There's a technique called sim swap, which enables a fraudster to transfer the victim phone number to an other sim, allowing a fraudster hence to read the messages but especially to empty out their bank account by recovering or changing the bank website account password via phone number, so by receiving a recovery code or something like that. Anyway this can be avoided by setting a number unknown to anyone.

The problem is that maybe anyone who has my phone number could potentially use this technique just to associate a Google account or any other account to my number, in order to commit crimes on behalf of my identity. How can this thing be prevented in the first place?

I mean, in this case I could have as many unknown numbers as I want but, a perpetrator can still use this technique with my known number, and even if my acquaintances are not evil minded, they can just give the number to other people who give it to other people as well, until my number happens to be in wrong hands.


1 Answer 1


The obvious way to prevent the effects of someone using this technique to access your accounts is not to use your phone number for 2FA or for account recovery. If you need to, then use an "unknown number" that you don't use to call anyone. Just use the number for account recovery.

To prevent social engineering attacks to be used by the attacker as a means of social engineering the companies to make the swap, you provide fake information to the company on your account. That way the attacker would have to figure out the specific data you provided the company.

As for someone using your main, known number to set up new accounts with which they will commit crimes, I'm not sure why that's a concern.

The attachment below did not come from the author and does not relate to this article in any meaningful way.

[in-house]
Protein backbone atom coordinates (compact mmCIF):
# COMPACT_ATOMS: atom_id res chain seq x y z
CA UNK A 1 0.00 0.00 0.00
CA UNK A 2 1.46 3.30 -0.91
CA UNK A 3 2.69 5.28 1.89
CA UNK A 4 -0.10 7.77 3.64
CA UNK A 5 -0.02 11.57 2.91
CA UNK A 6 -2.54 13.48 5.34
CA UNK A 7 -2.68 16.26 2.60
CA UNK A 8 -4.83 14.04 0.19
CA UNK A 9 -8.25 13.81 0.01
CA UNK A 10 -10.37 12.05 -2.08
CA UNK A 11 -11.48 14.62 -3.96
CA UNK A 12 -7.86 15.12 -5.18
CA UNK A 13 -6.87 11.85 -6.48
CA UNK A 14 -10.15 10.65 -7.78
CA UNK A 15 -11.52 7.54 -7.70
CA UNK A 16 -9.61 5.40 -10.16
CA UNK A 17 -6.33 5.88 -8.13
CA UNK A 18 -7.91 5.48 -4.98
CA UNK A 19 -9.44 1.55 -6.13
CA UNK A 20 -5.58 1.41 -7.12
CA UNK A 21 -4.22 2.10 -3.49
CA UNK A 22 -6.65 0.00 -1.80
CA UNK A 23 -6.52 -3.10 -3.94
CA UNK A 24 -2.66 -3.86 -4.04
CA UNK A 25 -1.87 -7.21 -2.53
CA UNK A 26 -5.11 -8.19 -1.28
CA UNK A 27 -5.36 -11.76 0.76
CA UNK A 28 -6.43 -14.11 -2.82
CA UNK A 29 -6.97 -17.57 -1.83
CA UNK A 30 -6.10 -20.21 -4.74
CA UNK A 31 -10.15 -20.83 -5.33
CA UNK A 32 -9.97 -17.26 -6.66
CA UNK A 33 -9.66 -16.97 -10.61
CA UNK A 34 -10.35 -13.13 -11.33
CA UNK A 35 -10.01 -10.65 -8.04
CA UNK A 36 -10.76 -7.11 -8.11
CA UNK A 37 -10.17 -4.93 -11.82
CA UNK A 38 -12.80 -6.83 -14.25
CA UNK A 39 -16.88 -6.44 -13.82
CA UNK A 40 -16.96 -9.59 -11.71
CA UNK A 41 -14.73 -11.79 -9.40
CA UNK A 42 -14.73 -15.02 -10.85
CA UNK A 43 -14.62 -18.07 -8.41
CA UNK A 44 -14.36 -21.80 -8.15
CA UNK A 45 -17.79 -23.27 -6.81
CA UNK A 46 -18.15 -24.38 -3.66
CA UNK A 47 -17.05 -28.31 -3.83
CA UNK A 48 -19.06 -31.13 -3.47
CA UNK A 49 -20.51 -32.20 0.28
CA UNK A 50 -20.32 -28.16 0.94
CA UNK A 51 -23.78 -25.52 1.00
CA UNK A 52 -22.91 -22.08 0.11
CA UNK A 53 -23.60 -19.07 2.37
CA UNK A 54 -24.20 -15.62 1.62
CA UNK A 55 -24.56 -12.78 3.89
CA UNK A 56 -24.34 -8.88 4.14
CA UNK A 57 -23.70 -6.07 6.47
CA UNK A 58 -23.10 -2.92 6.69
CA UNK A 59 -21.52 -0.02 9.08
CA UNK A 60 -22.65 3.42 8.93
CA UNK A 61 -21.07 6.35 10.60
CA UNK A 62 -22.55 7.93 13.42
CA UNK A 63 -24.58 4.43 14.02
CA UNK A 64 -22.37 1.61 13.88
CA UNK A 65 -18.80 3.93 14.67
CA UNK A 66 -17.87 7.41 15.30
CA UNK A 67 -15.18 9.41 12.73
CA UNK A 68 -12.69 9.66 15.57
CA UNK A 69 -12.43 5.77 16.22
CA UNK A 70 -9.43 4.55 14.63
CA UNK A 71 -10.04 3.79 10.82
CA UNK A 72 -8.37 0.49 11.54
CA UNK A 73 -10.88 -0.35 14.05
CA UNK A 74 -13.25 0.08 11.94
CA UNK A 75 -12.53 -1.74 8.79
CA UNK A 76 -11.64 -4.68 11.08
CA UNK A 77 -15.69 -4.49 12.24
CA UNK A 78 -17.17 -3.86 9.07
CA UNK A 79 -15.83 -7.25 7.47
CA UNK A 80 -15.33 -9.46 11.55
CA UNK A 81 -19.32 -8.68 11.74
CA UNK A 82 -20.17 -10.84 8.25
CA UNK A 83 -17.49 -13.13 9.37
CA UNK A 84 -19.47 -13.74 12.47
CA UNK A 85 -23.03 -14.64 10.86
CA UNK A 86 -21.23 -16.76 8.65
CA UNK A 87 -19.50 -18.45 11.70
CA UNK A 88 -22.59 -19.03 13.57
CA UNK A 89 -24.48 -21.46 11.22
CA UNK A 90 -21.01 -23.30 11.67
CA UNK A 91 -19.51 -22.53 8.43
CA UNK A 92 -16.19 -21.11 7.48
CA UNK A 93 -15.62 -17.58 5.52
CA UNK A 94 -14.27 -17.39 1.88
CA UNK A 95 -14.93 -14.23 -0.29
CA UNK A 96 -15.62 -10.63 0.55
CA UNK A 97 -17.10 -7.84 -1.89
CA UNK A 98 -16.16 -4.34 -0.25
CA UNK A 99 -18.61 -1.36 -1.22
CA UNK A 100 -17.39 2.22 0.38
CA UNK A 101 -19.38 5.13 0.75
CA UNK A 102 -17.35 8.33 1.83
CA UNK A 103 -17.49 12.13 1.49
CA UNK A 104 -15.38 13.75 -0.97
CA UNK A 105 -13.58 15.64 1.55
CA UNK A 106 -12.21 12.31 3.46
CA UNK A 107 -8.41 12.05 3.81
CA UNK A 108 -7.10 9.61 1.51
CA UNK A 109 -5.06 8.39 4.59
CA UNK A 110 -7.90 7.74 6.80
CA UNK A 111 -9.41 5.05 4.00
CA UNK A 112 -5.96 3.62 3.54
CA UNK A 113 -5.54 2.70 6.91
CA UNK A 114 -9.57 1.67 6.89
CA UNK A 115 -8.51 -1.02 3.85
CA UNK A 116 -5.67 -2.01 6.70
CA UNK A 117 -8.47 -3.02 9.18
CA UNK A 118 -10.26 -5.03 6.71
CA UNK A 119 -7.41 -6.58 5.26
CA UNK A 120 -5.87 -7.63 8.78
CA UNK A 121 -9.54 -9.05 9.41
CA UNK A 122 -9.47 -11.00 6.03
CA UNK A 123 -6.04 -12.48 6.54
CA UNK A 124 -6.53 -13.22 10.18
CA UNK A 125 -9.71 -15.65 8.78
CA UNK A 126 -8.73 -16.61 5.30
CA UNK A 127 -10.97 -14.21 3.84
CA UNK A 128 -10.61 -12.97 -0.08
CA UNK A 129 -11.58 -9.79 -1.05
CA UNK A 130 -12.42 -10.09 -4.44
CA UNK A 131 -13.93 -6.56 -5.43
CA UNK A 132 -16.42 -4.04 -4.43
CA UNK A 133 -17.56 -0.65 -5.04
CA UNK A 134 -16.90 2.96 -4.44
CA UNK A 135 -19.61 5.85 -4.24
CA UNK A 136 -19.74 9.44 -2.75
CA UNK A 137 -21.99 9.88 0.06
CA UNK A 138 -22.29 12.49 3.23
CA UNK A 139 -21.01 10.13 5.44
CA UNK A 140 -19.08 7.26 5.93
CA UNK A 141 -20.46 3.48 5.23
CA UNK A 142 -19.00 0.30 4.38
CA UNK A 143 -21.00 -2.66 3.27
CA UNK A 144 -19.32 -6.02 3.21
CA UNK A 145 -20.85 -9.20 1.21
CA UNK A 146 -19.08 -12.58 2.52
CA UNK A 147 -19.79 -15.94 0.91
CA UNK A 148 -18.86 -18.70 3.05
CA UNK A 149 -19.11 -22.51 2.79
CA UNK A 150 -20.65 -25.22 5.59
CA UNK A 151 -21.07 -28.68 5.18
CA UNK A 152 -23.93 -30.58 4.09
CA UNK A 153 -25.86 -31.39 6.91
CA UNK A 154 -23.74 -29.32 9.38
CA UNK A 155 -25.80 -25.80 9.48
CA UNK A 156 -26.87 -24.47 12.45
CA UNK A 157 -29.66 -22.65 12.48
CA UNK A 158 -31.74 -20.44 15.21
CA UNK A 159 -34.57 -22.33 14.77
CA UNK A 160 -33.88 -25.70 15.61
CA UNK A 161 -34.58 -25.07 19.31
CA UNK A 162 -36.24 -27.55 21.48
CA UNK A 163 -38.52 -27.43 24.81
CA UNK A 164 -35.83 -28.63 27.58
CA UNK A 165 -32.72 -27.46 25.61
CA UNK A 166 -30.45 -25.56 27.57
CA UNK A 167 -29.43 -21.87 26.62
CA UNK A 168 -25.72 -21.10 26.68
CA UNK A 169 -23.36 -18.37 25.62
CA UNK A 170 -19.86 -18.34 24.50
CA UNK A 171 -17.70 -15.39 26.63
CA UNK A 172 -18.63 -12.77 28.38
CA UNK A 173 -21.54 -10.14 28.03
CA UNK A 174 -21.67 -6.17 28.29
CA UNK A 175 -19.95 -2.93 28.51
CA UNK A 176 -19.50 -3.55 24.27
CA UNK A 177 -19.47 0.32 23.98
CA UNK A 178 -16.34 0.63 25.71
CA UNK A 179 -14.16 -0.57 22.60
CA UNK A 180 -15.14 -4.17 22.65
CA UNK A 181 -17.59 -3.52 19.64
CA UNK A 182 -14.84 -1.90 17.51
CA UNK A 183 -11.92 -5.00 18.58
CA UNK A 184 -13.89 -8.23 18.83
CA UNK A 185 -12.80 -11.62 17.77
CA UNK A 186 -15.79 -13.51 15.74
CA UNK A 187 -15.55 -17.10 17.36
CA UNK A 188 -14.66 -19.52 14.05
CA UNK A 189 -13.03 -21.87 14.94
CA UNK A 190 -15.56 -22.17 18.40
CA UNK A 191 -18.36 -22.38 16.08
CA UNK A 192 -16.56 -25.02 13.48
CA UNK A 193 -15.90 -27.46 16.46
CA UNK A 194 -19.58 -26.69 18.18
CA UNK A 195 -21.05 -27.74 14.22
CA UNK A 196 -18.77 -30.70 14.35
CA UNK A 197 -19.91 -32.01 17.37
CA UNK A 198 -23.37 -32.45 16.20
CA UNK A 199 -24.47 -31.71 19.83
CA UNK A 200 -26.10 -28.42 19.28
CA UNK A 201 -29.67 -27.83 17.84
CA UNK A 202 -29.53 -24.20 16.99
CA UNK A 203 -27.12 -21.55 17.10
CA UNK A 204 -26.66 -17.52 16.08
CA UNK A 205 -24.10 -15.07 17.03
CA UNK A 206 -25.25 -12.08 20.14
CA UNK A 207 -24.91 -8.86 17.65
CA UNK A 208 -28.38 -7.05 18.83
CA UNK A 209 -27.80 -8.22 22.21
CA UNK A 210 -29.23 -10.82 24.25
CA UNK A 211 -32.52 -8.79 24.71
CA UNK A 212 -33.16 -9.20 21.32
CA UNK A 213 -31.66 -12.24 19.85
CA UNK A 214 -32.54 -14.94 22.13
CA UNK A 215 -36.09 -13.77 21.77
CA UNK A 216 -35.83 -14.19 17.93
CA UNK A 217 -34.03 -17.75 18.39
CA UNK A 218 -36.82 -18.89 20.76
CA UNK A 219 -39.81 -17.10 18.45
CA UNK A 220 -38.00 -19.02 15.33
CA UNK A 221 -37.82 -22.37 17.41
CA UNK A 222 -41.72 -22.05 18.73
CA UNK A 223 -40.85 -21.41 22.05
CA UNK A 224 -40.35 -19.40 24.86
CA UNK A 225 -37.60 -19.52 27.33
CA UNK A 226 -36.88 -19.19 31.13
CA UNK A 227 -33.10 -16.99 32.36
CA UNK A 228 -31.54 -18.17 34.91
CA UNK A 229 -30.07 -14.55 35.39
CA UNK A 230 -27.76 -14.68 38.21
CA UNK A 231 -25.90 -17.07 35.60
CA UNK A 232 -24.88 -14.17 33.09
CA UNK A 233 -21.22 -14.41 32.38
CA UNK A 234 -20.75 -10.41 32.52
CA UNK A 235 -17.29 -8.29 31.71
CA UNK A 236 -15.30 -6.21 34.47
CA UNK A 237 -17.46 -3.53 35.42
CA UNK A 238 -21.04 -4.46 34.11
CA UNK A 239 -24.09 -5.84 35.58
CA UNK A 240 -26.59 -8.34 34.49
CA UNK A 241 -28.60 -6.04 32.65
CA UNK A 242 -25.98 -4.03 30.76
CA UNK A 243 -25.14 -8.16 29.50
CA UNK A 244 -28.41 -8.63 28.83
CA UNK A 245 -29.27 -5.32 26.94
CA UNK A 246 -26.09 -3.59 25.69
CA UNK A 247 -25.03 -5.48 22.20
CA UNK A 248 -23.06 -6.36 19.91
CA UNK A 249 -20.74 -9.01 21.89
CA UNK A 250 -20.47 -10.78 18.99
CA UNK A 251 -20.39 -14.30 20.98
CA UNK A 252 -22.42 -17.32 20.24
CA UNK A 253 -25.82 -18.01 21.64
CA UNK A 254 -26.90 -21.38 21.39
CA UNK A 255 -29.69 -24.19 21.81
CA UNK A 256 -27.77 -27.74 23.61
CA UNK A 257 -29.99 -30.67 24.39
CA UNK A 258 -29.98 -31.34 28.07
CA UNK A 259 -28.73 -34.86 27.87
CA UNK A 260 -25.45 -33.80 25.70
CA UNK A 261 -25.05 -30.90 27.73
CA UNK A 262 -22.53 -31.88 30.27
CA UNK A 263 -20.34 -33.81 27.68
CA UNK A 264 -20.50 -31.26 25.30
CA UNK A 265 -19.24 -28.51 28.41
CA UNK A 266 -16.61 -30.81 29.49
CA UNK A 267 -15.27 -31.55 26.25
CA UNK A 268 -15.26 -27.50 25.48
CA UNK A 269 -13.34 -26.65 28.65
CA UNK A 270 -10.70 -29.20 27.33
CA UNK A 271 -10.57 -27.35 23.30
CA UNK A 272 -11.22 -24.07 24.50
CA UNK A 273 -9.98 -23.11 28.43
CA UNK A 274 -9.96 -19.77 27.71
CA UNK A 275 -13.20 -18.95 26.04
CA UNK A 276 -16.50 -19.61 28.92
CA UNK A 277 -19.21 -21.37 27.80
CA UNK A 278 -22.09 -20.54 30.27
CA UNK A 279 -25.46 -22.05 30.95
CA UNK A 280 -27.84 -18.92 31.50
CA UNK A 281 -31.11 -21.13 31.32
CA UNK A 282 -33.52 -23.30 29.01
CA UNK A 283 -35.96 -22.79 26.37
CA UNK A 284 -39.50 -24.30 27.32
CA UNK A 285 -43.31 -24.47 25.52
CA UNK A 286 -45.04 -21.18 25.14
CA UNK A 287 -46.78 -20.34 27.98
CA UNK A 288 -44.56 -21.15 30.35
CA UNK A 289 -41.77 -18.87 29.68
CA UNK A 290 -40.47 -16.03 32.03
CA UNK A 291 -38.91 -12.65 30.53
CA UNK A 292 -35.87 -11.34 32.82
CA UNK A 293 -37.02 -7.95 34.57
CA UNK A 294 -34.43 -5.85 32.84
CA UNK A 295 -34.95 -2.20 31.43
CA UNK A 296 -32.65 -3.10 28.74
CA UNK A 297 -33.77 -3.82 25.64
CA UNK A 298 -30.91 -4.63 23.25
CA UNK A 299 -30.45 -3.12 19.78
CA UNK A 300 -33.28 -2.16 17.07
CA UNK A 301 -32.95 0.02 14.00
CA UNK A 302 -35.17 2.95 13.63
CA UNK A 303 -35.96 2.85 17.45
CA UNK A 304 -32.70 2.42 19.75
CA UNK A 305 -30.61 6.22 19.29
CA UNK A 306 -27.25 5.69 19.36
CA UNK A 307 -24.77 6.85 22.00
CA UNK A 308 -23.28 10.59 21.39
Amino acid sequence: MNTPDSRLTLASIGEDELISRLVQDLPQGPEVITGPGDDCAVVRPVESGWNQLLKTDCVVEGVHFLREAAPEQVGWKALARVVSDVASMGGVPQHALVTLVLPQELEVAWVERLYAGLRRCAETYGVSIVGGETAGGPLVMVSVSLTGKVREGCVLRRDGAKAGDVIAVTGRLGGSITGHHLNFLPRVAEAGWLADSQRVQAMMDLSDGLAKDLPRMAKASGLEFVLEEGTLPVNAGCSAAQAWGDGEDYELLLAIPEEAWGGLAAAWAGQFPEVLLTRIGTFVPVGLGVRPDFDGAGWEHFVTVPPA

• The first part was obvious for me. This is a concern because eventually one could get locked up for a thing he supposedly cannot prevent to begin with.
    – abdul
    Commented Nov 2, 2019 at 14:41
  • That's not true. You can't get locked up because of a phone number that you can show that you do not control...
    – schroeder
    Commented Nov 2, 2019 at 15:08
  • But I suppose it is took over and at paper I do control it, but not in that moment. You don't understand what I'm saying. The phone number in that occasion is not controlled by the legit holder but the crucial thing is what it appears to the authoroties. Potentially they can sim swap, get the verification number, put it, leave then the sim swap and use the account without the holder of the number seeing any message nor being aware of the thing. Afterwards if a crime is committed with the account, it would result associated with my number. What could I do in this case?
    – abdul
    Commented Nov 2, 2019 at 16:17
  • How can I prove that I didn't control that number, since it is associated to my identity and since it is supposedly assumed that the sim is controlled by the holder?
    – abdul
    Commented Nov 2, 2019 at 16:21
  • I do understand. You are assuming that any of this would be "evidence". It's not. There would be records at the phone company of the changes and the timing of those changes.
    – schroeder
    Commented Nov 2, 2019 at 16:29

You must log in to answer this question.

Not the answer you're looking for? Browse other questions tagged .